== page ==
Anthony Mundine has slammed Jeff Horn, claiming his recent success in Australian boxing is ‘down to him being white’.
The former world champion, 42, claimed “whites get privileges” and used fellow Australian boxer Horn’s career success as an example, even claiming him and other indigenous Australians continue to suffer from discrimination.
“He’s only the flavour of the month because he is a white boy, just like Danny Green was the white boy,” Mundine told the Daily Telegraph. “You’ve just got to look at society — whites get privileges.”
Mundine insisted skin colour shouldn’t matter, as it’s a person’s heart that “makes them”. However, he said he had to talk “s***” for years to get the attention he deserved.
“They’ve never given me my just dues because I’m a man of colour,” he added.
Mundine went on to speak out in support of a campaign to move Australia Day, insisting it fell on a “dark” day for many indigenous Australians. He said he’s speaking out now, not to promote a fight, but to create a “change for the better” for his children.
Responding to the comments, Horn’s trainer Glenn Rushton told the site they were “just wrong”, and they wouldn’t respond to “racism”.
According to reports, Mundine was hoping to fight Horn this year before he chose to travel to the US to face Terence Crawford.
Mundine has been known for sparking controversy with his outspoken comments in the past. He previously said he won’t stand for the “racist” national anthem, before his management demanded he not be in the ring when the national anthem was sung, during his match with fellow Aussie boxer Danny Green.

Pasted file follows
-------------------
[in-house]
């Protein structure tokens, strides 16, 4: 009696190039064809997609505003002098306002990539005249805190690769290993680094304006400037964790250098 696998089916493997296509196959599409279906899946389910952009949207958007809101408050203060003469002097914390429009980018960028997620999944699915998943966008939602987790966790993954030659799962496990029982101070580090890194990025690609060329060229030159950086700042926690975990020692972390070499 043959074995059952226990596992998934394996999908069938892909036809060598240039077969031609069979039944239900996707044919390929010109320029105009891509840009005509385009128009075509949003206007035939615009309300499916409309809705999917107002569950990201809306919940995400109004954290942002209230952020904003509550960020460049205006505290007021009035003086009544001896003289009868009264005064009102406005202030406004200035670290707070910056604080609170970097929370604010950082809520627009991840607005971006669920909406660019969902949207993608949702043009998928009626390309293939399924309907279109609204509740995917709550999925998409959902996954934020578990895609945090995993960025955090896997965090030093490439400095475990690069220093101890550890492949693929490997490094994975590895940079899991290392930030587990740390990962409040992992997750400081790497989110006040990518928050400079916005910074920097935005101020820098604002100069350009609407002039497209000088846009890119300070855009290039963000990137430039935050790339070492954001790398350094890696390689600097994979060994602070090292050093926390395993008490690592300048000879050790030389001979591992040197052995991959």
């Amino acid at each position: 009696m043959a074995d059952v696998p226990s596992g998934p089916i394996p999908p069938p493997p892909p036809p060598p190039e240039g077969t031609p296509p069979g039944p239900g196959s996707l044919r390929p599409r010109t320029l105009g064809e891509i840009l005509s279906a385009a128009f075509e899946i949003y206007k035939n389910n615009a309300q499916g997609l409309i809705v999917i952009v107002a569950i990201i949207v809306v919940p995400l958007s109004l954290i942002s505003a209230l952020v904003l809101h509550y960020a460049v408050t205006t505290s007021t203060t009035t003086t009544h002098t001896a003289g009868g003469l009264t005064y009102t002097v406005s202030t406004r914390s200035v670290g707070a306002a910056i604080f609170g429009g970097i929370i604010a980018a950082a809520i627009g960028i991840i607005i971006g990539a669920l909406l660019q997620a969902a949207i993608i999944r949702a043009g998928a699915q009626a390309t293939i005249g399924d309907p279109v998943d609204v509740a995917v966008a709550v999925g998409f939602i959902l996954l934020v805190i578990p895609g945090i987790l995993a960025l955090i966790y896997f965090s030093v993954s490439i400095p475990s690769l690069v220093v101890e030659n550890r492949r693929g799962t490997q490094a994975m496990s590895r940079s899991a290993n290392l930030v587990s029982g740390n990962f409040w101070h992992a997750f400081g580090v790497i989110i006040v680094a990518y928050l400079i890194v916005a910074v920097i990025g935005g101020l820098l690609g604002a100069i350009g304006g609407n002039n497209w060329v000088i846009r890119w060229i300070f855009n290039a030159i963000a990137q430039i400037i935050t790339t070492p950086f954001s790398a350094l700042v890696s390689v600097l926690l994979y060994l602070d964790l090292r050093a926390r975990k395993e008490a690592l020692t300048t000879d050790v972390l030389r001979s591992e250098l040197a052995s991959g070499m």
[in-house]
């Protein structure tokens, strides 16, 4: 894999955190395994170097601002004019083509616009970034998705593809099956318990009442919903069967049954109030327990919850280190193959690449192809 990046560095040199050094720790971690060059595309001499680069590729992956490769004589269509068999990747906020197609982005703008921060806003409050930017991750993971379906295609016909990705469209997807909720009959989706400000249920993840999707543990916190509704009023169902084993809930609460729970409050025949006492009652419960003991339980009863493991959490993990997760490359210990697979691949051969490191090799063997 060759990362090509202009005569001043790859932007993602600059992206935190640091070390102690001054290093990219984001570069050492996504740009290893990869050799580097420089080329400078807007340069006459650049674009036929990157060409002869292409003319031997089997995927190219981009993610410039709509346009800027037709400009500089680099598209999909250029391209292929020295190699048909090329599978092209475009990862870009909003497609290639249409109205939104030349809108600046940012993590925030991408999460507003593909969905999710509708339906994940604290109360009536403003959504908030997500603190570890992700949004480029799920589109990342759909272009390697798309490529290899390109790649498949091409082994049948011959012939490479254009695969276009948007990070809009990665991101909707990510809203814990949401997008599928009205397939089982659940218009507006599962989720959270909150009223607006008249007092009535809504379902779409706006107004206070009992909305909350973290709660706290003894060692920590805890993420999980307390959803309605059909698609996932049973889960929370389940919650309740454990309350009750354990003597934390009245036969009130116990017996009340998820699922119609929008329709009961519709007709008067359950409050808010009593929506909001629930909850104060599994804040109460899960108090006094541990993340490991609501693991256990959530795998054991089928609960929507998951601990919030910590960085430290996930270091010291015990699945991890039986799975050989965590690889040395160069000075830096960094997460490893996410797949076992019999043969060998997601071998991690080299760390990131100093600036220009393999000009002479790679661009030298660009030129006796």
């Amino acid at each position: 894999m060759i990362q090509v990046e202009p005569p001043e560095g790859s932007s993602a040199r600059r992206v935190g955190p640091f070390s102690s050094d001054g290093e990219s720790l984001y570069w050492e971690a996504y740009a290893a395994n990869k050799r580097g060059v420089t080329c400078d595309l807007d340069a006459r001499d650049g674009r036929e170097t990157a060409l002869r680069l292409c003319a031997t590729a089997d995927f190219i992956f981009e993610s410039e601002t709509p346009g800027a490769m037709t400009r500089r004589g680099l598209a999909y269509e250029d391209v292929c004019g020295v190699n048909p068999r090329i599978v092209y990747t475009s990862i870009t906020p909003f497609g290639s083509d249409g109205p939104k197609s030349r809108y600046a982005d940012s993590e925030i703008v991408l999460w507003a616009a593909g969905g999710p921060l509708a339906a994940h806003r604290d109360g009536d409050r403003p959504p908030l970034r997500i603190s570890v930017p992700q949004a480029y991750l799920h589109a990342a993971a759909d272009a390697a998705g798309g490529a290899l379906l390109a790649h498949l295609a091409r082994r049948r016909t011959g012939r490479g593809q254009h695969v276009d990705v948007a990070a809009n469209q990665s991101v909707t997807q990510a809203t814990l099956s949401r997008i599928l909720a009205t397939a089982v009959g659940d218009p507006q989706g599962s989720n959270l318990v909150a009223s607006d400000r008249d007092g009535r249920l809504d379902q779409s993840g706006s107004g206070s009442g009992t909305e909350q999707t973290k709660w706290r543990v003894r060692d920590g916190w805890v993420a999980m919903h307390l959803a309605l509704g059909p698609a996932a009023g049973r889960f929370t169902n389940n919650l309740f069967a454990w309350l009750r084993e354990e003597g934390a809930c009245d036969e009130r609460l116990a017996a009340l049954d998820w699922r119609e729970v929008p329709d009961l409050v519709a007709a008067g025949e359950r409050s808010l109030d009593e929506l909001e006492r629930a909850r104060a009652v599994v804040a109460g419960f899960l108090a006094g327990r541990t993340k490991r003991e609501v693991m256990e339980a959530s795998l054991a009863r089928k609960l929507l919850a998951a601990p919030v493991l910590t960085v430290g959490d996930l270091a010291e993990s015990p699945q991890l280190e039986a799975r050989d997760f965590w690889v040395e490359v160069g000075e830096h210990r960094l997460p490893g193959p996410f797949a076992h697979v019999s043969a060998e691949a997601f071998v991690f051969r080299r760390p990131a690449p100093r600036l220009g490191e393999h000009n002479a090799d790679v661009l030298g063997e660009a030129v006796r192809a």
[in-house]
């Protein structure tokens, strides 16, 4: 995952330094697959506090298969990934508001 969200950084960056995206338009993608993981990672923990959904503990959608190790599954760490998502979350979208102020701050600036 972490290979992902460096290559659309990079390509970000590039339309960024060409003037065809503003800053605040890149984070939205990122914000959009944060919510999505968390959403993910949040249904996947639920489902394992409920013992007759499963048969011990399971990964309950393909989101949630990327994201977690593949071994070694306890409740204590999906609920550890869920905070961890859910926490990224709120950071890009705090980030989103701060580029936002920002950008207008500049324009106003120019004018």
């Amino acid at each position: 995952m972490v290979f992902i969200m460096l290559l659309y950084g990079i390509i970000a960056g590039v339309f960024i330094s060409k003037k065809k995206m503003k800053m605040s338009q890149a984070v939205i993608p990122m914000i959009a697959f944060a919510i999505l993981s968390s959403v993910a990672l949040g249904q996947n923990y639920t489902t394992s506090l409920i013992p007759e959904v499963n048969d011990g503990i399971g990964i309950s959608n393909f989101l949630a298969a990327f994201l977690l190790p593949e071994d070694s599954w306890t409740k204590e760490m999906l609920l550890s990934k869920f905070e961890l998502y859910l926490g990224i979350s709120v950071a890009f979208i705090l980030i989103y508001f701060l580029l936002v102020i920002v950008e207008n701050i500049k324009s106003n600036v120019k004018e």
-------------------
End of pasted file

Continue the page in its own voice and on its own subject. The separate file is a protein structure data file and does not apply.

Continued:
It was certainly an unusual move, which went against the tradition of both competitors being present (and standing) in the ring when the anthem is played before their match.
Seven News reported that Mundine’s agent Khoder Nasser insisted the boxer not be present when the anthem is sung.
TV broadcast boss Steve Crawley confirmed it at the time. “I’ve spoken to Khoder Nasser and he doesn’t want Anthony in the ring when the anthem is performed,” he told News Corp.
“We’ll continue to talk over the next few days but the way I figure it is, if you go to an NRL or AFL grand final, the athletes are on the field when the anthem is performed … I can’t see why we won’t do it while both fighters are in the ring.”
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